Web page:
Purpose: This study aimed to determine the effects of 5 months of ovarian hormone suppression in premenopausal women on objectively measured physical activity (PA).
Methods: Participants (age, 35 ± 8 yr; body mass index, 27 ± 6 kg·m) received monthly intramuscular injections of gonadotropin-releasing hormone agonist (GnRHAG) therapy, which suppresses pituitary gonadotropins and results in suppression of ovarian sex hormones. Women were randomized to receive concurrent transdermal E2 (GnRHAG + E2; n = 30) or placebo (GnRHAG + PL, n = 31). PA was assessed for 1 wk before and during each month of the 5-month intervention using a hip-worn accelerometer (Actical, Mini Mitter Co., Inc., Bend, OR). Estimates of time spent in sedentary, light, and moderate-to-vigorous PA (MVPA) were derived using a previously published equation. Subsets of participants in each group were also randomized to a supervised progressive resistance exercise training program.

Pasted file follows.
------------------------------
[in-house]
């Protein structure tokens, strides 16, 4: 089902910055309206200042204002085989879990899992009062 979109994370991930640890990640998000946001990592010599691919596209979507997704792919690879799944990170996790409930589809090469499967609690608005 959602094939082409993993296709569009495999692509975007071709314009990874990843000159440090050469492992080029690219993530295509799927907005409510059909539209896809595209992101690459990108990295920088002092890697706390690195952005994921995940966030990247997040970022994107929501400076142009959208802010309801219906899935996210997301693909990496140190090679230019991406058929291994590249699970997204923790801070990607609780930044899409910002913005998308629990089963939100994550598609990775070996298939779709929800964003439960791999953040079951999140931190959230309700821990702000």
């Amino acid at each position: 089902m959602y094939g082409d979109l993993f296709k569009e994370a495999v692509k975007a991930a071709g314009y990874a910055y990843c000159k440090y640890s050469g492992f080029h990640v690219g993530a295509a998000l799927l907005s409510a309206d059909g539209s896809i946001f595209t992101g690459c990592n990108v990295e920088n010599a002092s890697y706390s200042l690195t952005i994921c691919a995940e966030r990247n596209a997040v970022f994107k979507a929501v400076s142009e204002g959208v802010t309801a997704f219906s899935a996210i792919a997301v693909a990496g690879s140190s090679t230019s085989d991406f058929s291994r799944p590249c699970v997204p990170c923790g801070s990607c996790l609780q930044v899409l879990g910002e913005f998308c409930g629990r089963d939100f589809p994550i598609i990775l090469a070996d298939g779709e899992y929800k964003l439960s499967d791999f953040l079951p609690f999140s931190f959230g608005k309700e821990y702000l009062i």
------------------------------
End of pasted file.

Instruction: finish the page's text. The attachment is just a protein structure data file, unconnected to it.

Results: Total MVPA tended toward being higher (P = 0.08) in the GnRHAG + E2 group at month 4. There were no significant effects of intervention or time in sedentary or light PA. In the subset of women who did not participate in structured exercise training for which Actical data were obtained (n = 16 in each group), total MVPA was higher at month 4 (P = 0.01).
Conclusions: PA levels seem to be maintained at a higher level in women undergoing pharmacological suppression of ovarian function with E2 add-back when compared with women treated with placebo. These data provide proof-of-concept data that E2 contributes to the regulation of PA in humans. However, given the exploratory nature of this study, future confirmatory investigations will be necessary.